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Milk Thistle Herb Uses

Milk Thistle Herb Uses

Milk Thistle Herb Uses

The milk thistle plant, named for the milky veins that adorn its leaves, has been cultivated for over 2000 years for both medicinal and culinary purposes. Herbal remedies made from milk thistle and its active ingredient, silymarin, are available for purchase at natural food stores. Milk thistle comes in many forms, such as capsules, tinctures and extracts, as well as tea bags. Milk thistle is also available for purchase in bulk form.


The Mayo Clinic reports that milk thistle has been studied as a treatment for a variety of conditions, noting that long term European studies have pointed to milk thistle's effectiveness in improving liver function and decreasing death rates from cirrhosis. In clinical studies, both chronic viral hepatitis patients and patients with chronic hepatitis due to alcohol use have responded to milk thistle treatment with improved liver function test results. Similar research for acute viral hepatitis have been inconclusive.

Preliminary reports suggest that milk thistle shows potential in the treatment of cancer of the breast, liver, cervix and prostate gland, according to the Mayo Clinic. Milk thistle extract also shows promise as a possible treatment for controlling blood sugar in diabetic cirrhosis patients.

Further research is necessary to confirm these findings and to increase the quality of research regarding milk thistle.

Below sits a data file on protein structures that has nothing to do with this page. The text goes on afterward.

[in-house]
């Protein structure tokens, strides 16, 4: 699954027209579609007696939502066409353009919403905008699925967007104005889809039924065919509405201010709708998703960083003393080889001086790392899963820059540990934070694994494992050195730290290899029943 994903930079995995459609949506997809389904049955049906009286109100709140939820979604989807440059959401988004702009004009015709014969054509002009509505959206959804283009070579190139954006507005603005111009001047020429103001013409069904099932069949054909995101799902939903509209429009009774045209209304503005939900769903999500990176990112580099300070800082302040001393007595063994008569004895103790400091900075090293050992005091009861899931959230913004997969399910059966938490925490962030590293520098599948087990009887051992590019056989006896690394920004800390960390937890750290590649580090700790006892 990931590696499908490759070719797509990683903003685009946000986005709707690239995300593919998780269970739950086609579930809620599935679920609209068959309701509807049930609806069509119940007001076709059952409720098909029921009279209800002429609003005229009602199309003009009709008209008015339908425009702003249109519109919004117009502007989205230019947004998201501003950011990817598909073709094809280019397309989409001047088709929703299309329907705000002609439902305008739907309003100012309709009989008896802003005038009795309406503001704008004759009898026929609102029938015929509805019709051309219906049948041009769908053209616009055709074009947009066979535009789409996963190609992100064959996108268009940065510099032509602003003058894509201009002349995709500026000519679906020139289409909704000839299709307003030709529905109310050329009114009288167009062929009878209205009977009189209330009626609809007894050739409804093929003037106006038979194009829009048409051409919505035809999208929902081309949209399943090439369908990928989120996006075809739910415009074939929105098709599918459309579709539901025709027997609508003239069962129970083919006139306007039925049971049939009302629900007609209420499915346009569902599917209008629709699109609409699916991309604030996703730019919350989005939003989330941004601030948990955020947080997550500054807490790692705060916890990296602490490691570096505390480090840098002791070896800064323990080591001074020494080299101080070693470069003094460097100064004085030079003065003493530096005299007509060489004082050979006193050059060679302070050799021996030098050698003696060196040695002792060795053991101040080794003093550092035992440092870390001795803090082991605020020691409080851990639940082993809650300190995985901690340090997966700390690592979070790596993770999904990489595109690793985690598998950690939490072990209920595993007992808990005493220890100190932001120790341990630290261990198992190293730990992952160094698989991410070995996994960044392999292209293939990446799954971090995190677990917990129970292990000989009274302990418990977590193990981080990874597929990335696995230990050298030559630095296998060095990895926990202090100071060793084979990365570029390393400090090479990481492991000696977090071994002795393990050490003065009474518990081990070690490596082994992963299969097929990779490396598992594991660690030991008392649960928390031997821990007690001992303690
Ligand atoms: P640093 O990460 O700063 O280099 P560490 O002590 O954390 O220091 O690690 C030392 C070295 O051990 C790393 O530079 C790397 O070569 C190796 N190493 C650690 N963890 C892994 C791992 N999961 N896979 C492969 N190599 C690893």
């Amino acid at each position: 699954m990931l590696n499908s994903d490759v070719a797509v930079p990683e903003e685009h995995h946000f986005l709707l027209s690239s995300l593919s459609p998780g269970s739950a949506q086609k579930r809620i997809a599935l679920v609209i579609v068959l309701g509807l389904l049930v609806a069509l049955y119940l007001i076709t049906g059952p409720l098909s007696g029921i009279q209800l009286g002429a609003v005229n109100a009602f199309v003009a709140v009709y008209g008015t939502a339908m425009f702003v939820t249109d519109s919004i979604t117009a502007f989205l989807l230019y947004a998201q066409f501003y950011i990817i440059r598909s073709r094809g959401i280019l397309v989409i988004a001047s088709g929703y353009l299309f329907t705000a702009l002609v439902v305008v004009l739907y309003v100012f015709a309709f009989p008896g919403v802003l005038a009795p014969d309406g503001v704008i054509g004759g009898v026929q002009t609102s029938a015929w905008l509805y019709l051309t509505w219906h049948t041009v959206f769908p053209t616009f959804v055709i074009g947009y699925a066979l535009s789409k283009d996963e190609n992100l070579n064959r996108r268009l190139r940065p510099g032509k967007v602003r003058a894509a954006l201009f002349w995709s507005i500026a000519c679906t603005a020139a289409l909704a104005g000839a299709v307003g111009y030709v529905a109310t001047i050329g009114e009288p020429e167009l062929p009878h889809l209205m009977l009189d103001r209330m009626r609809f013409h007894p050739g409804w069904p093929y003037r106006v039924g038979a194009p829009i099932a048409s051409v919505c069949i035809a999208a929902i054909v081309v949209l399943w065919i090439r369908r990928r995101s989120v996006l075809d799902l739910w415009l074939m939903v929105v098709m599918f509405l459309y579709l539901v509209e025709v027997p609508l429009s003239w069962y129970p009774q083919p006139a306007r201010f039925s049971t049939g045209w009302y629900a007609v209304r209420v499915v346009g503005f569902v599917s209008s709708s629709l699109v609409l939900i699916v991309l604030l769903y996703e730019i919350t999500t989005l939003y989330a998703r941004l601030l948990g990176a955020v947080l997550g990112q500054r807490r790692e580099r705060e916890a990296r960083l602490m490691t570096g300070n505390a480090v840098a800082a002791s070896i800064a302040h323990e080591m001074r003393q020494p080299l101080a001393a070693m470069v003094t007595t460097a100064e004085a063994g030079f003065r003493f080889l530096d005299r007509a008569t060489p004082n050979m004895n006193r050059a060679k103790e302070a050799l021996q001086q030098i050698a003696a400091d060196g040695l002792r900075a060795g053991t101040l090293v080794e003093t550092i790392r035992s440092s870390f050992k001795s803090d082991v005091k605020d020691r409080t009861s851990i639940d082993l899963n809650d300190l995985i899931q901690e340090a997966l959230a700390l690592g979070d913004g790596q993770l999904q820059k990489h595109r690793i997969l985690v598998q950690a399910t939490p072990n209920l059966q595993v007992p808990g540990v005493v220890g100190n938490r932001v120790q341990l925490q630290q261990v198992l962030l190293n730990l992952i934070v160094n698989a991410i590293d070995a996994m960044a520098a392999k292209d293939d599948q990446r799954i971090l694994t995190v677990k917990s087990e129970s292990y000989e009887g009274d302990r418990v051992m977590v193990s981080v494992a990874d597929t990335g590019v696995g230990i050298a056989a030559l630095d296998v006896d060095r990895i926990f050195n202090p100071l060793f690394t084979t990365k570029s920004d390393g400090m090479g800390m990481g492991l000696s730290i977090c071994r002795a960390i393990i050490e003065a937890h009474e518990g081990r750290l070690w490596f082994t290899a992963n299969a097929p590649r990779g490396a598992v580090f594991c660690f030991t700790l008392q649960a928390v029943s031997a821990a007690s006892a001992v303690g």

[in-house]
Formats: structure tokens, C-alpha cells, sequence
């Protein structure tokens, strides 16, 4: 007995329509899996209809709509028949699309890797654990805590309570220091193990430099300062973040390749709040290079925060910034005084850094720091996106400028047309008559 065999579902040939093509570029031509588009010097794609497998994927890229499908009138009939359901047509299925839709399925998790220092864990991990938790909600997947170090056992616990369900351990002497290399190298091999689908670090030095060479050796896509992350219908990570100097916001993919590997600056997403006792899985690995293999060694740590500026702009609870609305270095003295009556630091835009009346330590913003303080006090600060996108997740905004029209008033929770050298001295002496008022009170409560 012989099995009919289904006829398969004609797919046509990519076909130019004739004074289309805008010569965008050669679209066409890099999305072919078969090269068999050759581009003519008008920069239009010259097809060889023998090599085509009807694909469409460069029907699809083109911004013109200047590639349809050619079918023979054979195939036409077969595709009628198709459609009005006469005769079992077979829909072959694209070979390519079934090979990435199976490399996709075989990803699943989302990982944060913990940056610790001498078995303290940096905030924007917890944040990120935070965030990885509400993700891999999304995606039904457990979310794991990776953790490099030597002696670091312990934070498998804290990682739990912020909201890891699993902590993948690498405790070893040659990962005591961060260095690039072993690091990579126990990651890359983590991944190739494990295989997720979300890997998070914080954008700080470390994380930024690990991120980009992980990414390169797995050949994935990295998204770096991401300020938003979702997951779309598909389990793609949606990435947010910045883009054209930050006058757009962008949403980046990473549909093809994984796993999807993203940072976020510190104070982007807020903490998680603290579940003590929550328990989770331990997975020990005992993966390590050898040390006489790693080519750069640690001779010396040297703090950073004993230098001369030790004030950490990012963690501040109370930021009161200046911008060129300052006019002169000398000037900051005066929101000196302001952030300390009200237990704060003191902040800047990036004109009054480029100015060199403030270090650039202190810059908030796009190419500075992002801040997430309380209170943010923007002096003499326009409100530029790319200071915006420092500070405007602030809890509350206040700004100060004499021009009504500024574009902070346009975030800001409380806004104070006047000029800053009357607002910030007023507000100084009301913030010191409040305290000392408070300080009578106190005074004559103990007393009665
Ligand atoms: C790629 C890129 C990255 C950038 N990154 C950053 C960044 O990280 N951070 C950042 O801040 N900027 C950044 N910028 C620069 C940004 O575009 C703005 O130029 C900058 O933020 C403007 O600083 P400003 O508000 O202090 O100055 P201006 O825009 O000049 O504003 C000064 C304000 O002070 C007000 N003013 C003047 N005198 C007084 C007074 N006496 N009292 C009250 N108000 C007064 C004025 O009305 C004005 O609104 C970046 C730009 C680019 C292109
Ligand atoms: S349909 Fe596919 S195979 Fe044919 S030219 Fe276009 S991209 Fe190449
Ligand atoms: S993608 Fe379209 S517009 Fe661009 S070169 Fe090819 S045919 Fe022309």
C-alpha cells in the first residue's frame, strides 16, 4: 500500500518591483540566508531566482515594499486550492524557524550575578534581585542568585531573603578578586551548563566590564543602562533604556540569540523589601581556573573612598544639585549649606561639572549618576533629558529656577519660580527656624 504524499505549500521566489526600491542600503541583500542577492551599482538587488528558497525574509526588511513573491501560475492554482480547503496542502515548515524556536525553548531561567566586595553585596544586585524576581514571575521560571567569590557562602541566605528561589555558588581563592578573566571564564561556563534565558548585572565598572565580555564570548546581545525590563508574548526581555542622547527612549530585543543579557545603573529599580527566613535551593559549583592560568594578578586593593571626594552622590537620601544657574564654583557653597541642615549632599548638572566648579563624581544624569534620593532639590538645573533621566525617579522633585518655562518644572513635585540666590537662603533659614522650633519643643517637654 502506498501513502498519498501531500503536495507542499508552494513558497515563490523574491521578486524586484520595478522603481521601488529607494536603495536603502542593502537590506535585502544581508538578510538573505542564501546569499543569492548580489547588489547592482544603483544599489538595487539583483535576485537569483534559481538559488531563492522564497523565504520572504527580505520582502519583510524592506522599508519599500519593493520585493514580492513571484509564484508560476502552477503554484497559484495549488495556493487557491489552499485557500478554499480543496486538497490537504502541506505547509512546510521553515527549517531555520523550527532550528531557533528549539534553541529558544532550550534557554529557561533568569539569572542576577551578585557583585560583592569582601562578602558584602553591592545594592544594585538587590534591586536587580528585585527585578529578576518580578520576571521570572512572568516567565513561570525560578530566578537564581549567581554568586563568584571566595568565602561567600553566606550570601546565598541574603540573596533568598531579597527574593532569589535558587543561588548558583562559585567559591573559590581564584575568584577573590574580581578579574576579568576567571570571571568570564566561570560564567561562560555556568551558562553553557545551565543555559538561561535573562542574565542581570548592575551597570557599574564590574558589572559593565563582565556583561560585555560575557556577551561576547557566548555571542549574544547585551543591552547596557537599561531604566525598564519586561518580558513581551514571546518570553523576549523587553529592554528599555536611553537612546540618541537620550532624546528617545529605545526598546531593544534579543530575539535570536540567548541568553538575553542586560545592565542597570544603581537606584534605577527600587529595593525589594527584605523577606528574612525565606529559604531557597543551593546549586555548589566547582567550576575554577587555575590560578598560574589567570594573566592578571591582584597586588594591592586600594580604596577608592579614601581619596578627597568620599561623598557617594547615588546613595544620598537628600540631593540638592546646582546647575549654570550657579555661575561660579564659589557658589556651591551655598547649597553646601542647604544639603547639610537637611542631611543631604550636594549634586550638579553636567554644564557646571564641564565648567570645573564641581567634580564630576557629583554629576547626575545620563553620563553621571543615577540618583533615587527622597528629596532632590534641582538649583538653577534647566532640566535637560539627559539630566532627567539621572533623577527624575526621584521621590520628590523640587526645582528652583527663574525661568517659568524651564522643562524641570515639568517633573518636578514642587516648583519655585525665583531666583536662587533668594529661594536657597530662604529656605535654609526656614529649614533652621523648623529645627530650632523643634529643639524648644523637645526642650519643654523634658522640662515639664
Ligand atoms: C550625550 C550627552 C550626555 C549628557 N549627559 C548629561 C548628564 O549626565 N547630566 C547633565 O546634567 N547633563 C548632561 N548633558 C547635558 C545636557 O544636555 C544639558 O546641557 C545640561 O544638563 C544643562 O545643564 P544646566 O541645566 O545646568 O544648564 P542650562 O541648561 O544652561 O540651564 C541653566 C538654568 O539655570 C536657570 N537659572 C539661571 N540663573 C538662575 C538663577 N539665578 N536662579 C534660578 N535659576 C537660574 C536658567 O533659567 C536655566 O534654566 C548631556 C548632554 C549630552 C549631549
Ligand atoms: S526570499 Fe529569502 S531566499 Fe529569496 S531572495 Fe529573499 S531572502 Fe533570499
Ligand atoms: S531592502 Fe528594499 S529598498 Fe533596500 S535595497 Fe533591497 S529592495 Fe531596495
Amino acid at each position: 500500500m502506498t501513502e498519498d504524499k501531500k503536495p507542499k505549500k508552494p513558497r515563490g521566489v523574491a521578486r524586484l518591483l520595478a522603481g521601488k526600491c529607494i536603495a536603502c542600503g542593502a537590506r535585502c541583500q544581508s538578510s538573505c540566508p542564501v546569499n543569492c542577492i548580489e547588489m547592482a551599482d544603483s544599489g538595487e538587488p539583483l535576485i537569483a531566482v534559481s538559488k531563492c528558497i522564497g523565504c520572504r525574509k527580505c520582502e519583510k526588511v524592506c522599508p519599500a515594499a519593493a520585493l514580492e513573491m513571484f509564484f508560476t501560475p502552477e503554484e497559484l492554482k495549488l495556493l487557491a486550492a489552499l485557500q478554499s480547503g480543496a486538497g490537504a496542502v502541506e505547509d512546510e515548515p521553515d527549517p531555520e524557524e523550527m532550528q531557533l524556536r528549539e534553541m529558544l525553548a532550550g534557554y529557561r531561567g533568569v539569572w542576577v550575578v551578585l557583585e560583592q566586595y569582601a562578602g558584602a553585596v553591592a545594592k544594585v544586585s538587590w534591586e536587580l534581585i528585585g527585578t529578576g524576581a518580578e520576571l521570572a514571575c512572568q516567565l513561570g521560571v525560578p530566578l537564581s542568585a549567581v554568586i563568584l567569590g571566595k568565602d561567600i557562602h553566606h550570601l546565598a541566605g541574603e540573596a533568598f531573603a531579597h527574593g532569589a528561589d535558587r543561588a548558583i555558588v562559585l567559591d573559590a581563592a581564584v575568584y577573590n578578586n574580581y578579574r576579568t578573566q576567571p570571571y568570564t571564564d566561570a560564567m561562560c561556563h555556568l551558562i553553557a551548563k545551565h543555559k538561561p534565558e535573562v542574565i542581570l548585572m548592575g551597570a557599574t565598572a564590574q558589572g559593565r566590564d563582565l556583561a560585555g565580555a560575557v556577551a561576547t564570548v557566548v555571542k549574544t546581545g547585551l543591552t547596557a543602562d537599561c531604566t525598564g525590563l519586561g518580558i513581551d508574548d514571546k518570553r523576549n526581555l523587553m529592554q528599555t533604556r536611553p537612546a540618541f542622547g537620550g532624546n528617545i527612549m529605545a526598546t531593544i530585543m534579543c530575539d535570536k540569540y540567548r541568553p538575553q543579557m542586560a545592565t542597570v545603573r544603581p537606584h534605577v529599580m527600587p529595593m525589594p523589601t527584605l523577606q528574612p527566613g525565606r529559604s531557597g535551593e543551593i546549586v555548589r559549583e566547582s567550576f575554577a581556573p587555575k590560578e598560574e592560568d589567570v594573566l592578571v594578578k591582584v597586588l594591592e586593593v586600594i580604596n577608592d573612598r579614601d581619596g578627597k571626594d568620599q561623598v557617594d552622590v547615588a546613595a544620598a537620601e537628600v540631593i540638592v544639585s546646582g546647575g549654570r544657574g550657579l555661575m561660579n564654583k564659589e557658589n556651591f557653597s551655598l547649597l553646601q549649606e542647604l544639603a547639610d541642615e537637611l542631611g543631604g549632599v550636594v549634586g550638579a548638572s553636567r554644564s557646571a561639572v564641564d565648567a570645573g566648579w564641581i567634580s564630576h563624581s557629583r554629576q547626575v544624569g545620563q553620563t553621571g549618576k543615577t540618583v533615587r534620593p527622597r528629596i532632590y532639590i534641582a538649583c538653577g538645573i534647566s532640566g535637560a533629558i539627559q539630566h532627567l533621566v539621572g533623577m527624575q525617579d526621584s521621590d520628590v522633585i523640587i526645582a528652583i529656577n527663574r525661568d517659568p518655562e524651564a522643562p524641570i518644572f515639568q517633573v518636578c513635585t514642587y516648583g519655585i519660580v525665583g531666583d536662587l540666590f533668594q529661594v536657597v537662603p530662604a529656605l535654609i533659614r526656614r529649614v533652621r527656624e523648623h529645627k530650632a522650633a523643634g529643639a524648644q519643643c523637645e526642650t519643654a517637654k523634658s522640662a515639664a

Though not commonly acknowledged as an edible plant in modern times, the Encyclopedia of Alternative Medicine notes that up until the late 1800s, Europeans cultivated milk thistle as a vegetable. Milk thistle heads have been boiled and eaten much like artichokes. The leaves have been plucked, de-thorned and used in salads, and were popular as a spring lettuce substitute, due to the scarcity of green vegetables following the long winter months.


Though some gardeners shy away from menacing looking thistle plants, herbalist Patrick Lima recommends the milk thistle for its striking foliage, due to the milky white veins on its broad leaves.

Milk thistle plants grow to an average of 5 feet in height, and have large purple flowers and thorny leaves. Milk thistle bears small, brown, spotted, shiny fruit with a hard skin. Milk thistle is easy to grow, and can be started from seeds indoors in April, for transplant outdoors in May. A biennial plant, it matures quickly, bearing leaves during the first year and flowers the second.